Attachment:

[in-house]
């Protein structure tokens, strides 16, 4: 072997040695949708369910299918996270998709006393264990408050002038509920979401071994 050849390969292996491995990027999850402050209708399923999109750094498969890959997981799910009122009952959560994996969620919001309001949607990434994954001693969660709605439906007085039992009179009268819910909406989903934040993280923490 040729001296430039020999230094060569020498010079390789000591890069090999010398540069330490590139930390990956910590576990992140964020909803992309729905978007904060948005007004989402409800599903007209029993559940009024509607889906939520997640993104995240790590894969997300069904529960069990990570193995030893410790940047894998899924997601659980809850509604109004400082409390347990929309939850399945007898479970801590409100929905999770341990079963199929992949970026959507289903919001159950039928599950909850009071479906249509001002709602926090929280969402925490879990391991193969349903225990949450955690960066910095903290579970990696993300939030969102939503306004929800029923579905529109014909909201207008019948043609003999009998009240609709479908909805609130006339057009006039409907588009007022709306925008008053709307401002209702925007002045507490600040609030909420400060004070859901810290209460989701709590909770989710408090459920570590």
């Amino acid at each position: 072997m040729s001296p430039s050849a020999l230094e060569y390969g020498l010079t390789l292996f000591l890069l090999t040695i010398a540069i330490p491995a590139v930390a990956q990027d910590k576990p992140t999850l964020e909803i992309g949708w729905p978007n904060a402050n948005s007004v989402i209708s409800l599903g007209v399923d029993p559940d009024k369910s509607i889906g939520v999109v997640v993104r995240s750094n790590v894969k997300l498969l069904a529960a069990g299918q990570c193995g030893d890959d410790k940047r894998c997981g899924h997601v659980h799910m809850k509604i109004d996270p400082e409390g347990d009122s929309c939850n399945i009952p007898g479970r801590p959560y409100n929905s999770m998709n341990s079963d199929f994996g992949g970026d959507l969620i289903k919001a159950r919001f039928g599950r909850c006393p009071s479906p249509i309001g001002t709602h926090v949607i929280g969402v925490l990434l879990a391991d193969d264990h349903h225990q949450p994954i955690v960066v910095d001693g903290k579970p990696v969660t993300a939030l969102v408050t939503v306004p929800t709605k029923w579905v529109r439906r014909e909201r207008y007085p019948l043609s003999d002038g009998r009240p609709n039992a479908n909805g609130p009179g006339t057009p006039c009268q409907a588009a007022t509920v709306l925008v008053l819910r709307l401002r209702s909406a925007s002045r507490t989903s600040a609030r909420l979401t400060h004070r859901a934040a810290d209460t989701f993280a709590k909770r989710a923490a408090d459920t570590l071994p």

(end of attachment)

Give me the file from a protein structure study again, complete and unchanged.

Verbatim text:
[in-house]
């Protein structure tokens, strides 16, 4: 072997040695949708369910299918996270998709006393264990408050002038509920979401071994 050849390969292996491995990027999850402050209708399923999109750094498969890959997981799910009122009952959560994996969620919001309001949607990434994954001693969660709605439906007085039992009179009268819910909406989903934040993280923490 040729001296430039020999230094060569020498010079390789000591890069090999010398540069330490590139930390990956910590576990992140964020909803992309729905978007904060948005007004989402409800599903007209029993559940009024509607889906939520997640993104995240790590894969997300069904529960069990990570193995030893410790940047894998899924997601659980809850509604109004400082409390347990929309939850399945007898479970801590409100929905999770341990079963199929992949970026959507289903919001159950039928599950909850009071479906249509001002709602926090929280969402925490879990391991193969349903225990949450955690960066910095903290579970990696993300939030969102939503306004929800029923579905529109014909909201207008019948043609003999009998009240609709479908909805609130006339057009006039409907588009007022709306925008008053709307401002209702925007002045507490600040609030909420400060004070859901810290209460989701709590909770989710408090459920570590």
């Amino acid at each position: 072997m040729s001296p430039s050849a020999l230094e060569y390969g020498l010079t390789l292996f000591l890069l090999t040695i010398a540069i330490p491995a590139v930390a990956q990027d910590k576990p992140t999850l964020e909803i992309g949708w729905p978007n904060a402050n948005s007004v989402i209708s409800l599903g007209v399923d029993p559940d009024k369910s509607i889906g939520v999109v997640v993104r995240s750094n790590v894969k997300l498969l069904a529960a069990g299918q990570c193995g030893d890959d410790k940047r894998c997981g899924h997601v659980h799910m809850k509604i109004d996270p400082e409390g347990d009122s929309c939850n399945i009952p007898g479970r801590p959560y409100n929905s999770m998709n341990s079963d199929f994996g992949g970026d959507l969620i289903k919001a159950r919001f039928g599950r909850c006393p009071s479906p249509i309001g001002t709602h926090v949607i929280g969402v925490l990434l879990a391991d193969d264990h349903h225990q949450p994954i955690v960066v910095d001693g903290k579970p990696v969660t993300a939030l969102v408050t939503v306004p929800t709605k029923w579905v529109r439906r014909e909201r207008y007085p019948l043609s003999d002038g009998r009240p609709n039992a479908n909805g609130p009179g006339t057009p006039c009268q409907a588009a007022t509920v709306l925008v008053l819910r709307l401002r209702s909406a925007s002045r507490t989903s600040a609030r909420l979401t400060h004070r859901a934040a810290d209460t989701f993280a709590k909770r989710a923490a408090d459920t570590l071994p």